We all know that a concert hall, theatre, lecture room or a church may have good or poor ‘acoustics’. As far as speech in these rooms is concerned, it is relatively simple to make some sort of judgement on their quality by rating the ease with which the spoken word is understood. However, judging the acoustics of a concert hall or an opera house is generally more difficult, since it requires considerable experience, the opportunity for comparisons and a critical ear. Even so, the inexperienced cannot fail to learn about the acoustical reputation of a certain concert hall should they so desire, for instance by listening to the comments of others, or by reading the critical reviews of concerts in the press.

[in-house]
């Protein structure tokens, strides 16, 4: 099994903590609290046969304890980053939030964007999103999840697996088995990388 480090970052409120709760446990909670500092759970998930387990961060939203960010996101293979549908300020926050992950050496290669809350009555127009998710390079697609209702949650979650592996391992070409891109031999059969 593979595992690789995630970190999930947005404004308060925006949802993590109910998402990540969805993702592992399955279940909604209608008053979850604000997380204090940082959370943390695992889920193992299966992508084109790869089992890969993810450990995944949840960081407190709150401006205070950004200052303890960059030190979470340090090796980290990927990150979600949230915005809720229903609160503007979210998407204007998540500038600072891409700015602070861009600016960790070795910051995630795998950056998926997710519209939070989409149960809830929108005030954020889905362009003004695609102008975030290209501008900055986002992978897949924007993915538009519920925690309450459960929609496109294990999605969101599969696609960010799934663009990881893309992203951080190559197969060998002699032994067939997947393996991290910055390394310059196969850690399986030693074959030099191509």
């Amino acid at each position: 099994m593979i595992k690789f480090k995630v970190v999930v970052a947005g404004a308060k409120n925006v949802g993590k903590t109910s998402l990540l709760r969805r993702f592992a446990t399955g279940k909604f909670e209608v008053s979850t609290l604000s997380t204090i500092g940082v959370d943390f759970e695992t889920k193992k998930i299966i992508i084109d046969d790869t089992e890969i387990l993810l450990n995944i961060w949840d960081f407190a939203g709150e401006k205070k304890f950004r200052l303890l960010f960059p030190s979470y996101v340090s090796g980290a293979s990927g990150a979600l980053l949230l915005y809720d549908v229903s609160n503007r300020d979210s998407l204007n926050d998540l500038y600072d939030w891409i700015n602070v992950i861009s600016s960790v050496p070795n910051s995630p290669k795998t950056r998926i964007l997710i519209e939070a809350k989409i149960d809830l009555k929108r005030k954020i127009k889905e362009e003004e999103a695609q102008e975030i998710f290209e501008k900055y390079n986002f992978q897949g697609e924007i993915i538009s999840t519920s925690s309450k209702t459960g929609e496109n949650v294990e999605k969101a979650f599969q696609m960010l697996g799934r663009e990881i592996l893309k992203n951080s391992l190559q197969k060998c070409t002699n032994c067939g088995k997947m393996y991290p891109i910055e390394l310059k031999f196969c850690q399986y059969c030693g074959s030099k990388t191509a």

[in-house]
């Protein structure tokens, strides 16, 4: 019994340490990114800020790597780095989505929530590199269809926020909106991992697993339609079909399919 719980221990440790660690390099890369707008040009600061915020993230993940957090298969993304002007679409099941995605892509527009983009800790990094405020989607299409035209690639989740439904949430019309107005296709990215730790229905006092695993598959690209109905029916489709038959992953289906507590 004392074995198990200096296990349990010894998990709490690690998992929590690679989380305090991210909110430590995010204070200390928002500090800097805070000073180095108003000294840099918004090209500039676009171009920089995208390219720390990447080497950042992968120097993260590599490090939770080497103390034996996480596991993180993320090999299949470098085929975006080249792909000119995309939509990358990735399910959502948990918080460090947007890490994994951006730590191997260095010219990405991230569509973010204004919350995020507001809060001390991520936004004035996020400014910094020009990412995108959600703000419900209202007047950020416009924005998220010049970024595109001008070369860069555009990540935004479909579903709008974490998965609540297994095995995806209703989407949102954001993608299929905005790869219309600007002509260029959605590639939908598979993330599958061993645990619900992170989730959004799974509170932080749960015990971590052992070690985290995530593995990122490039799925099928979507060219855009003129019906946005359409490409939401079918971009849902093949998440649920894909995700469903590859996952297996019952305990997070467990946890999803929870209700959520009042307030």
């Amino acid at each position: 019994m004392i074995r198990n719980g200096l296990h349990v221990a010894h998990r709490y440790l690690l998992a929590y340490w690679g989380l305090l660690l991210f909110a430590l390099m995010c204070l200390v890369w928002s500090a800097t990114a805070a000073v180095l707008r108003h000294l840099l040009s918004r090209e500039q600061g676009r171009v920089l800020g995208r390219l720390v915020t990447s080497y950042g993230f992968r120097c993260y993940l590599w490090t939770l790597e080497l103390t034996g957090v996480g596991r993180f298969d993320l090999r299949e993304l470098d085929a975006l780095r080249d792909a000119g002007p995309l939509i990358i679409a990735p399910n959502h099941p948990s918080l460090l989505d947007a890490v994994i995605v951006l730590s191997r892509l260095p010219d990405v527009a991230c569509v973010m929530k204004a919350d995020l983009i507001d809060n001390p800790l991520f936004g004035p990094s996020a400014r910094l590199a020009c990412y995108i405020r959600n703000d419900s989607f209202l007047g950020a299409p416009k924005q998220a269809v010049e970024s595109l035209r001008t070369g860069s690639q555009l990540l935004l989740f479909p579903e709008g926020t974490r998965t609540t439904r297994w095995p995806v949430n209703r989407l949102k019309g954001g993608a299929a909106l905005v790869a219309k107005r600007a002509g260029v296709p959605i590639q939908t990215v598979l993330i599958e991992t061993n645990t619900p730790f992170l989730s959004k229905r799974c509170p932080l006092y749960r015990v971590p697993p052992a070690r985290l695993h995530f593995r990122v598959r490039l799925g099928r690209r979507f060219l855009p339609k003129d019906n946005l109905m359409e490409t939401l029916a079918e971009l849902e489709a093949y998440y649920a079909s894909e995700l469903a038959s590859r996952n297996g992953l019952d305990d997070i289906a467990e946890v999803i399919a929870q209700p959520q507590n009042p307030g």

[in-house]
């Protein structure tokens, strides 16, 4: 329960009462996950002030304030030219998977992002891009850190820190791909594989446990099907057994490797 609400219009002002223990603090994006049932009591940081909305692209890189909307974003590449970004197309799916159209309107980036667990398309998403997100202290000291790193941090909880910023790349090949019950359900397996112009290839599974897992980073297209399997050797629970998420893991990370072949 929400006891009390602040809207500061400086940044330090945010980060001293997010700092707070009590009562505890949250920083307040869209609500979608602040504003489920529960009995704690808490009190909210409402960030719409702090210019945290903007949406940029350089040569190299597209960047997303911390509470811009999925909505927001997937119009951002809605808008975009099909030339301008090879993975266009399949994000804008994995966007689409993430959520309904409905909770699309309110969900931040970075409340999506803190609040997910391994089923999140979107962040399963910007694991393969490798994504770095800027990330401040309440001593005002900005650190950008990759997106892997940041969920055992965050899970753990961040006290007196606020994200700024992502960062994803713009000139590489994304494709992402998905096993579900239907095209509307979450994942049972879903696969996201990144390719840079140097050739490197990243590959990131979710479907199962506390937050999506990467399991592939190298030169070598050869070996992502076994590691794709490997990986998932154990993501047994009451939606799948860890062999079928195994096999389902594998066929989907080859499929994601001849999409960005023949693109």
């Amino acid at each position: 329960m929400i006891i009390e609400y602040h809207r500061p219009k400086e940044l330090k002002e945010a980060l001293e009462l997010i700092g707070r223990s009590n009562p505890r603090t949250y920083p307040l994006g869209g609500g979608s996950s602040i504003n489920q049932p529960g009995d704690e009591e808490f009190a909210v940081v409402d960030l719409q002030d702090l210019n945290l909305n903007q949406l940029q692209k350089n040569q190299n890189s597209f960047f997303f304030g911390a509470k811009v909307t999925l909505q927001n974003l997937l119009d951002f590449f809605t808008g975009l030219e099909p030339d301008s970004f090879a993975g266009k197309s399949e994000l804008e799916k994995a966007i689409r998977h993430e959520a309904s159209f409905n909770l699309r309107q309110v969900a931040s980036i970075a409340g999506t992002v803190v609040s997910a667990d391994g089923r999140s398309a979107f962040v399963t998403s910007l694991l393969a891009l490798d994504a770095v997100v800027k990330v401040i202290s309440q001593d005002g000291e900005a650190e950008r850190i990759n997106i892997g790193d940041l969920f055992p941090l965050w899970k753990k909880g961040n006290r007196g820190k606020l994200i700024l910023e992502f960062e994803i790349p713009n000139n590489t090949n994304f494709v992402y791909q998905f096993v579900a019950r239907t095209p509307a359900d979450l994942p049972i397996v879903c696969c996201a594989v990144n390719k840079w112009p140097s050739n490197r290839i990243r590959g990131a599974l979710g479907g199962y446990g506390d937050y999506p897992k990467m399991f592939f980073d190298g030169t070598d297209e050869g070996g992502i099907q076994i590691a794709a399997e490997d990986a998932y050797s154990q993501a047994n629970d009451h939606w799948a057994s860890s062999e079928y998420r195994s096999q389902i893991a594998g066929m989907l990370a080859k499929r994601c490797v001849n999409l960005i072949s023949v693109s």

An everyday experience (although most people are not consciously aware of it) is that living rooms, offices, restaurants and all kinds of rooms for work can be acoustically satisfactory or unsatisfactory. Even rooms which are generally considered insignificant or spaces such as staircases, factories, passenger concourses in railway stations and airports may exhibit different acoustical properties; they may be especially noisy or exceptionally quiet, or they may differ in the ease with which announcements over the public address system can be understood. That is to say, even these spaces have ‘acoustics’ which may be satisfactory or less than satisfactory.